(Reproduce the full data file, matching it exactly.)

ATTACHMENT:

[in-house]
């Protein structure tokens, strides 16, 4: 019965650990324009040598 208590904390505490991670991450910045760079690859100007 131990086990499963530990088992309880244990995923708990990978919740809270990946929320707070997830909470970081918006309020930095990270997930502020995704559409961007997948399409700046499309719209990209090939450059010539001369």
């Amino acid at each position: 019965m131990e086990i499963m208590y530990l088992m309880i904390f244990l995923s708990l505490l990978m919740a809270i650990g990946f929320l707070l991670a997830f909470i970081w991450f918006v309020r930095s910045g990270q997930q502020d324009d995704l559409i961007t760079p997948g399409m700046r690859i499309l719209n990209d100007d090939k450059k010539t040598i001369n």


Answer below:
[in-house]
């Protein structure tokens, strides 16, 4: 019965650990324009040598 208590904390505490991670991450910045760079690859100007 131990086990499963530990088992309880244990995923708990990978919740809270990946929320707070997830909470970081918006309020930095990270997930502020995704559409961007997948399409700046499309719209990209090939450059010539001369």
């Amino acid at each position: 019965m131990e086990i499963m208590y530990l088992m309880i904390f244990l995923s708990l505490l990978m919740a809270i650990g990946f929320l707070l991670a997830f909470i970081w991450f918006v309020r930095s910045g990270q997930q502020d324009d995704l559409i961007t760079p997948g399409m700046r690859i499309l719209n990209d100007d090939k450059k010539t040598i001369n």